Students: On-site vs. off-site COVID-19 positives

Source: NYS COVID-19 Report Card

Teachers: On-site vs. off-site COVID-19 positives

Source: NYS COVID-19 Report Card

Of those five school districts, Schenectady had approximately three and a half times as many off-site than on-site student positives, respectively 127 and 37. The district is working toward a complete return of students to campuses including all programs and services, according to district spokesperson, Karen Corona.

“We work with the Department of Health (DOH) which keeps the pulse of the community positivity rate. We monitor cases in school closely but, so far, there hasn’t been much spread within the schools,” Corona said. “When there is a case in school with a student or staff member, we work with DOH which often results in quarantining of students and/or staff who were potentially exposed (as a precaution).”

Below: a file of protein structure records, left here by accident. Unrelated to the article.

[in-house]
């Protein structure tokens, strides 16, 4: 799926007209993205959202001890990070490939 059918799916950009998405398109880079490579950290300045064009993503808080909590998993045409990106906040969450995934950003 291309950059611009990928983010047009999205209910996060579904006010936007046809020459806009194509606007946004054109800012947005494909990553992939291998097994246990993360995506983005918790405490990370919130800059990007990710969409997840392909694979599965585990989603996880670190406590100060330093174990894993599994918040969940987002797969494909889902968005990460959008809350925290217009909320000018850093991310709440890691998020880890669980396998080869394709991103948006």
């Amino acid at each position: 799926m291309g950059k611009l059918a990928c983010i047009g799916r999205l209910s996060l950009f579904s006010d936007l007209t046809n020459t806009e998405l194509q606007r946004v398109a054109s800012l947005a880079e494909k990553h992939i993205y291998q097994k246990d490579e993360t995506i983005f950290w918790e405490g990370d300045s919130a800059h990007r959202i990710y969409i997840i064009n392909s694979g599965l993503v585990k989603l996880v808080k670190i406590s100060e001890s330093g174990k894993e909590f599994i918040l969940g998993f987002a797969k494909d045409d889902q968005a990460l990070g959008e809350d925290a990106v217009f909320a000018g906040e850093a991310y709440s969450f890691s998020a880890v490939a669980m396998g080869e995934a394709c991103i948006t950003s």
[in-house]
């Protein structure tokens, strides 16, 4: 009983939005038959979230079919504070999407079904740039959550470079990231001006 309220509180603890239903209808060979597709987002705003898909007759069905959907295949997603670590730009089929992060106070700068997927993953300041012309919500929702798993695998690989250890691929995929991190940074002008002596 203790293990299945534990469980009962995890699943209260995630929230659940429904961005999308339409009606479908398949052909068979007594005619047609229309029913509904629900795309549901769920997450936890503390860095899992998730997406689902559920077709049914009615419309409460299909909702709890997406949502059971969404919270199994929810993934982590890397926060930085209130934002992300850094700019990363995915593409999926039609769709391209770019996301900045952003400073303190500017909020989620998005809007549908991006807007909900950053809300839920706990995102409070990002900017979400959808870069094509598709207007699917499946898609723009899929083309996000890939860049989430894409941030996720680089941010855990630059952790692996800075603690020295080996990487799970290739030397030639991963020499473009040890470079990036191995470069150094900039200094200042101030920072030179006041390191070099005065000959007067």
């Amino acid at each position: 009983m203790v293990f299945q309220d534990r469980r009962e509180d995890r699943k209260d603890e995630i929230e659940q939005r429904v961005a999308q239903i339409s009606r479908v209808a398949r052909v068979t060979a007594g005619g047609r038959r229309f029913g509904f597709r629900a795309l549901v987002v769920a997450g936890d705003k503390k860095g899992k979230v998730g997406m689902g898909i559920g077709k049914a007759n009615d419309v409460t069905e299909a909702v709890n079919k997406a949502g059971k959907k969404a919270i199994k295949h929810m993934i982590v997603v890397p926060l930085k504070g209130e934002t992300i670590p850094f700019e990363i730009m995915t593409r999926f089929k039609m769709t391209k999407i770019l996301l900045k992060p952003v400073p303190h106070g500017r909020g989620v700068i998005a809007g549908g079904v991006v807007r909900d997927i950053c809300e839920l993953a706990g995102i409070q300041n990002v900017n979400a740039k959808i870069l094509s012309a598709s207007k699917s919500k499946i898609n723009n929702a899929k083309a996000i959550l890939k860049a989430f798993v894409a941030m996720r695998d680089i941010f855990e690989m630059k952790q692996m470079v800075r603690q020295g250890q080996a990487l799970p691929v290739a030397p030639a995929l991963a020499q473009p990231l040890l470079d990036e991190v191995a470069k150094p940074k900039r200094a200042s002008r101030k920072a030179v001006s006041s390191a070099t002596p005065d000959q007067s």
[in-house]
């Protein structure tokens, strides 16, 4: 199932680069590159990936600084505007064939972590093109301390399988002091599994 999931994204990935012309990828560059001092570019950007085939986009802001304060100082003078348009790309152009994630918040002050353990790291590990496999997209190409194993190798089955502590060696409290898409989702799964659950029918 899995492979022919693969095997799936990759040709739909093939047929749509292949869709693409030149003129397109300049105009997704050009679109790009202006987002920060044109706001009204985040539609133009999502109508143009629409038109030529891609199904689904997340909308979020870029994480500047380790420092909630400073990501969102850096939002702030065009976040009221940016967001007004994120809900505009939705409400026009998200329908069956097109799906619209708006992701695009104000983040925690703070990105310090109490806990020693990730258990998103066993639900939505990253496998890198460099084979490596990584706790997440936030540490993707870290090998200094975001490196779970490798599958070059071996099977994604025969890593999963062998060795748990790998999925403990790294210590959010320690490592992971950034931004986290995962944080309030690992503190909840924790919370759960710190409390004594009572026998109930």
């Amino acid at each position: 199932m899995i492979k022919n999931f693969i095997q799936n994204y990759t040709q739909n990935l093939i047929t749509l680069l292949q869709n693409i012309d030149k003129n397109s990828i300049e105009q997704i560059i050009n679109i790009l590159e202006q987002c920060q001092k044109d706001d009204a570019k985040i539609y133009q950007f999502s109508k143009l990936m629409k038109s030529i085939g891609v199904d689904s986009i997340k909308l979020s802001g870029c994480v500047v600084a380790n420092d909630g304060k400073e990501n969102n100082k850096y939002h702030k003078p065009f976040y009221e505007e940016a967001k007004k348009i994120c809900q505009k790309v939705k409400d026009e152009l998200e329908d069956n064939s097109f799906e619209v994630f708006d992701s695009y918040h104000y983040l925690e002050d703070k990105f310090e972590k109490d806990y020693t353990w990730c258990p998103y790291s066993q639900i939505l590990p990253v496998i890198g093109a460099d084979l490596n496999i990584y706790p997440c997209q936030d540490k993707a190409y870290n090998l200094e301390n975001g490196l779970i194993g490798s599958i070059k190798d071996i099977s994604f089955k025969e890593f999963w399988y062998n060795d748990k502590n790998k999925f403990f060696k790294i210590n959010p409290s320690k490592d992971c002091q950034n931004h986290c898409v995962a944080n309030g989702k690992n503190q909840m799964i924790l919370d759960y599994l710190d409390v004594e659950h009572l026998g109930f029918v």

Albany School District had nearly twice as many off-site positives. It’s the district’s goal to be able to offer an in-person option for all its students next school year. Director of Communications and Operations, Ron Lesko, said the district is waiting for additional guidance on social distancing.

“We have committees at the elementary, middle and high school levels that have begun planning work for our 2021-22 school year. That work will continue through the spring, with opportunities for parents and guardians to provide feedback as well,” said Lesko.

For much of the year, students in three out of four Lansingburgh District schools learned remotely. Turnpike Elementary was the only school to remain open. All schools are now open for in-person learning. Lansingburgh High School students are using a hybrid schedule, said district Communications Specialist, Aaron Bogert.